2PL IRT Efficiency Questions

I am testing a series of item response models related to a verbal learning test. The test itself is comprised of 10 words that are read by the participant in 3 different trials. After each trial, they are asked to recall from memory as many words as they can. This particular test presents the 10 words in different orders for each of the trials as well. I can’t share the data, but I’ve defined my variables below.

Variables:

  • Resp - response variable, scored 0 (did not recall) or 1 (recalled) for each word in each trial
  • Item - identification variable, factor (levels 1-10) identifying each word
  • ID - identification variable, factor (levels 1-1478) identifying each participant
  • ItemPos - factor (levels 1-10) to identify what position (order) the item was presented in for that trial
  • TrialID - factor (levels 1-3) to identify which trial the response belongs to
  • LocDep - identification variable defining dependency between items (i.e., correct recall of a word on a later trial is coded to be dependent on recall for the same word on a previous trial) – coding and inclusion in syntax comes from the De Boeck paper on using lme4 for IRT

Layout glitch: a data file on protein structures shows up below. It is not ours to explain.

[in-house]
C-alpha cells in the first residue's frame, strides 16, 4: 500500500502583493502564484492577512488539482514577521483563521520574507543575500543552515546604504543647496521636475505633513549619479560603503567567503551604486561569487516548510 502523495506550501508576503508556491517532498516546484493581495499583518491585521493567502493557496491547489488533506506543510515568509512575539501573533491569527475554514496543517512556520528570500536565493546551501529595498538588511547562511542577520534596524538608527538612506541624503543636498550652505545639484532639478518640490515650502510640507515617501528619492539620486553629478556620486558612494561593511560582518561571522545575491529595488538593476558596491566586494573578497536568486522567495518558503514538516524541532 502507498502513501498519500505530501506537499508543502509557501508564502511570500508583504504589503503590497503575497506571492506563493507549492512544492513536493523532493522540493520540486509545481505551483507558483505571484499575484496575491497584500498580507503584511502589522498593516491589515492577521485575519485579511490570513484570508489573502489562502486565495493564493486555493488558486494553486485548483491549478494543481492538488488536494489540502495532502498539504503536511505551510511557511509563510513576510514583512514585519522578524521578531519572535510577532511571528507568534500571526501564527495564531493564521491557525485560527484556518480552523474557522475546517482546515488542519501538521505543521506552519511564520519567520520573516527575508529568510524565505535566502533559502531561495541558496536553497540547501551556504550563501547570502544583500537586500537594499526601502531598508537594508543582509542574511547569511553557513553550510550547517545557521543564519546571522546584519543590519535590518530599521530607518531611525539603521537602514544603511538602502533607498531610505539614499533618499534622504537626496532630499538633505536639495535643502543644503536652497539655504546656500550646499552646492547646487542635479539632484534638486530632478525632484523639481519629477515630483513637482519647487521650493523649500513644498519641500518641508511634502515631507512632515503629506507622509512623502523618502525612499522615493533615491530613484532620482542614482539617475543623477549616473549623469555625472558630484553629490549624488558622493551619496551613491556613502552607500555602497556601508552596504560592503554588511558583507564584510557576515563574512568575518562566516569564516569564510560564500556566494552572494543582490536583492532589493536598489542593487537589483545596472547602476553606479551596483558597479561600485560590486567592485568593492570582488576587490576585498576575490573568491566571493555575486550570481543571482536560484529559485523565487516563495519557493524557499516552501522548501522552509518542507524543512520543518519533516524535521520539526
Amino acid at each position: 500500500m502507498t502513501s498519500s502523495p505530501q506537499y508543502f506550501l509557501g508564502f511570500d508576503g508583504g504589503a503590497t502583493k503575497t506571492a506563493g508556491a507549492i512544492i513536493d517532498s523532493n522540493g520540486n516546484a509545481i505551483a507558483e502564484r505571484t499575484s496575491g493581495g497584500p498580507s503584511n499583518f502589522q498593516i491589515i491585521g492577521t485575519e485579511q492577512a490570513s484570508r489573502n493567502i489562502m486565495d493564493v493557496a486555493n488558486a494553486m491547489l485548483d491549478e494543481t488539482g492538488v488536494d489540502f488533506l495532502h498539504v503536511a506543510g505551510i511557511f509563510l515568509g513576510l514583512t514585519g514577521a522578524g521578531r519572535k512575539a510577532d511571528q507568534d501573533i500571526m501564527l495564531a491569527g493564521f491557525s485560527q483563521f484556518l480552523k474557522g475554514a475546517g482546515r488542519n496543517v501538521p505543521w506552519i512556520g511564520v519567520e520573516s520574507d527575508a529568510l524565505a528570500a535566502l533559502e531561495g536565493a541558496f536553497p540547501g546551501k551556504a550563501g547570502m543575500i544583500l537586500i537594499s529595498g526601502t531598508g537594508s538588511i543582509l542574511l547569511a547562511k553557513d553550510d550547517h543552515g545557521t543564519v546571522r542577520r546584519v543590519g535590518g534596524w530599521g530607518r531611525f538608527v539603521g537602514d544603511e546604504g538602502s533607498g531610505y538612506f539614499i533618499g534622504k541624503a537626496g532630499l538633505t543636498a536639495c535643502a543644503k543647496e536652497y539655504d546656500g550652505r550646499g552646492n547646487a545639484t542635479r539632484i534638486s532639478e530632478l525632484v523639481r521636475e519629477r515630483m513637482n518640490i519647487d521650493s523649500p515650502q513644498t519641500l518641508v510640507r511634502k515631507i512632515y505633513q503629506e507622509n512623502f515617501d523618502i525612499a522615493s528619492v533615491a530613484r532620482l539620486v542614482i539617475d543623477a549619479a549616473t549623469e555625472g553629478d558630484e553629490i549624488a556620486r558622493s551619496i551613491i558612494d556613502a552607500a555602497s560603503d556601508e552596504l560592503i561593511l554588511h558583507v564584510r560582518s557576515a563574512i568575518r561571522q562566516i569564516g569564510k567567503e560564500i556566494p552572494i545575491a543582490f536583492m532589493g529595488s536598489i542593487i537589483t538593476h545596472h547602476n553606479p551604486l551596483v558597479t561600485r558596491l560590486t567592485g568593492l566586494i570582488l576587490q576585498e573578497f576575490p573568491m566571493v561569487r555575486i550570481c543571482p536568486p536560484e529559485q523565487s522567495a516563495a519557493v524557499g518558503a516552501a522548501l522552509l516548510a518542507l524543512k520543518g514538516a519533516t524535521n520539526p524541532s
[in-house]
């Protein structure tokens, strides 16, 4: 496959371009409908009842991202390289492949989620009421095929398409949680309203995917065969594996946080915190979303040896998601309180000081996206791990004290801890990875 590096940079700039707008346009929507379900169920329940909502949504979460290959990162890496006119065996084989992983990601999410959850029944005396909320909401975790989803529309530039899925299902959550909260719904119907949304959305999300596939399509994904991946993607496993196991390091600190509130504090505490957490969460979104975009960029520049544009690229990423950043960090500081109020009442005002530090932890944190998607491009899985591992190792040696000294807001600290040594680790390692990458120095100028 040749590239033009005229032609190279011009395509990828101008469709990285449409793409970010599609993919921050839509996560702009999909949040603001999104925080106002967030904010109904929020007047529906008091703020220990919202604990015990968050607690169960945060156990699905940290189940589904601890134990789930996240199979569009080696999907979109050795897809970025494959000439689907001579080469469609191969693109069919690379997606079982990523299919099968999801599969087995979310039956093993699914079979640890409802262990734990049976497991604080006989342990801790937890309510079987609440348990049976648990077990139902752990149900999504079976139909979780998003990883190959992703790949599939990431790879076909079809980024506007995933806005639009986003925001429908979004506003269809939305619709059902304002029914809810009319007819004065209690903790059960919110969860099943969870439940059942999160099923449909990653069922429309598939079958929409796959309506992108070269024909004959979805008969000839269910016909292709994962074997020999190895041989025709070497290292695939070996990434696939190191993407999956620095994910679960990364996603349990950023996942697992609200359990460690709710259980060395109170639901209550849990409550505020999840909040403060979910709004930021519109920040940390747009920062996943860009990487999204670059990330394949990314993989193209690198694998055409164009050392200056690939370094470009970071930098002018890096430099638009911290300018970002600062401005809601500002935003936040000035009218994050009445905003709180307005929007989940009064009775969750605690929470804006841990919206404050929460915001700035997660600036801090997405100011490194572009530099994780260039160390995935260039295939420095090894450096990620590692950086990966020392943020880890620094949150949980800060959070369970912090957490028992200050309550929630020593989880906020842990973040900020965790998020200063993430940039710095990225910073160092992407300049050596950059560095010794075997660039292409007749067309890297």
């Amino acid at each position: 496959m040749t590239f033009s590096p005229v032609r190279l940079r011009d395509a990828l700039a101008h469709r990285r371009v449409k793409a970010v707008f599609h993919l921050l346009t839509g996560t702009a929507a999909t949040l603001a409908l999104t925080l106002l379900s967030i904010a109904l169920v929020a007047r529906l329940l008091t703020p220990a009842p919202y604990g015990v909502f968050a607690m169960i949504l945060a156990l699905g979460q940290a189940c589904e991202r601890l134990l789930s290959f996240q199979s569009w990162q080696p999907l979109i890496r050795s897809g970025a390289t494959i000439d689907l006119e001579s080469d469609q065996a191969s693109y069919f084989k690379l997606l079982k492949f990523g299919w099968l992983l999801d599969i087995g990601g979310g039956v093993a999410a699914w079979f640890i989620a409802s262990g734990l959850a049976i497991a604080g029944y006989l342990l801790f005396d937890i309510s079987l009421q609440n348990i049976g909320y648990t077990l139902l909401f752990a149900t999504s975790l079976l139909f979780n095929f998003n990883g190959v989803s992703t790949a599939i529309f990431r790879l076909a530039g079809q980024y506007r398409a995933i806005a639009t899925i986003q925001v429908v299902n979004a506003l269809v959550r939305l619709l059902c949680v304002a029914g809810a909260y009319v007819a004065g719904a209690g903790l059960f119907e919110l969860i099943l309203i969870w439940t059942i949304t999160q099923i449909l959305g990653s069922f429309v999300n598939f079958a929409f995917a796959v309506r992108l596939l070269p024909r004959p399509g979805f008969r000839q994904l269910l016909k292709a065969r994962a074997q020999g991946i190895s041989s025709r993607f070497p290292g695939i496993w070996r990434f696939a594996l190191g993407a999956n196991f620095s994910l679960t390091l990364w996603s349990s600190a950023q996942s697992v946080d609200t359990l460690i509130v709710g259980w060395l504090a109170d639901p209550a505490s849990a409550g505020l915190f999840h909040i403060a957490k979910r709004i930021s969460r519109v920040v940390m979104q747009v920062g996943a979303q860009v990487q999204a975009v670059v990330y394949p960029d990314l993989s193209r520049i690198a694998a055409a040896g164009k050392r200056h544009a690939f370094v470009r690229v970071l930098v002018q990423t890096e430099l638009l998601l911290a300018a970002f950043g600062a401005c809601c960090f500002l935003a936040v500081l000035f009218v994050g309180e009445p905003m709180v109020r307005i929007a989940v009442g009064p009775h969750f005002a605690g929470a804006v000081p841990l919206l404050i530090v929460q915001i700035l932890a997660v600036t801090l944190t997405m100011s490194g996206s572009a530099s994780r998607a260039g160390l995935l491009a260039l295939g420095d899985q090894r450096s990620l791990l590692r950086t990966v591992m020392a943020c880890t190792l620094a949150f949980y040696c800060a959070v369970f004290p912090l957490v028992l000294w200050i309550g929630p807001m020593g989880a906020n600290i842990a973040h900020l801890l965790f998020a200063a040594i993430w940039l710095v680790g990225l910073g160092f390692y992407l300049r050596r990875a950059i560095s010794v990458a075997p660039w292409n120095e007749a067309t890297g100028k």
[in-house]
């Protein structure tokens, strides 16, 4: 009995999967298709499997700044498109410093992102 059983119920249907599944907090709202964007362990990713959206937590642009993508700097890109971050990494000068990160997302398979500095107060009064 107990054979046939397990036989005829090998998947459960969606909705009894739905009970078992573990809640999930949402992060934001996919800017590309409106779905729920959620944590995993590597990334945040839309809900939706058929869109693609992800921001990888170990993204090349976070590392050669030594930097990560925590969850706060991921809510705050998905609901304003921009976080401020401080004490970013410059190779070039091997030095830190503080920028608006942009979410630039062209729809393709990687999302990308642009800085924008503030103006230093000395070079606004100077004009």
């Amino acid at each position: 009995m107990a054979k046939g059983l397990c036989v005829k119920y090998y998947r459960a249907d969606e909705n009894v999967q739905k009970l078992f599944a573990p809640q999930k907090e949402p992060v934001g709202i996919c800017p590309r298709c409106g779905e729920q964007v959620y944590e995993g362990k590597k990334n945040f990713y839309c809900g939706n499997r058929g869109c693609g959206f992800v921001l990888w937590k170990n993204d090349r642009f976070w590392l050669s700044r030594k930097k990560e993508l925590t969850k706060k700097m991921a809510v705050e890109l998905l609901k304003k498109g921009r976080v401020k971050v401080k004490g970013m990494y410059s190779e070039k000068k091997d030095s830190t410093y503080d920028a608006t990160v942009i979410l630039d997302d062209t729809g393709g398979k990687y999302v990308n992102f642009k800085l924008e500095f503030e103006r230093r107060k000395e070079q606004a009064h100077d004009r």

• ItemPosDif - a DIF variable coded to examine whether position effects differ between trials – coding and inclusion in synatx comes from the De Boeck paper and here

Just as an example of the syntax, the following is my call for the “base” model being examined:

Priors_Rasch <- 
  prior("normal(0, 3)", class = "sd", group = "ID") +
  prior("normal(0, 3)", class = "sd", group = "Item")

Rasch_1D <- brm(Resp ~ 1 + LocDep + (1 | Item) + (1 + LocDep | ID),
                data = df_long, 
                family = bernoulli(link = "logit"),
                prior = Priors_Rasch,
                iter = 3000, warmup = 1000,
                control = list(adapt_delta = 0.99))

So far, I’ve been using the priors and general model syntax provided by Paul Burkner’s wonderfully helpful publication. My goal is to systematically examine several different models (e.g., Rasch v. 2PL, unidimensional v. multidimensional, no DIF v. DIF, etc). I expect Stan to take a while fitting the models since they are (a) complicated and (b) fairly large (n = 44,340 in long format). The Rasch model shown above takes about 2.5 hours without issues. Running the same model but the 2PL version takes ~26 hours.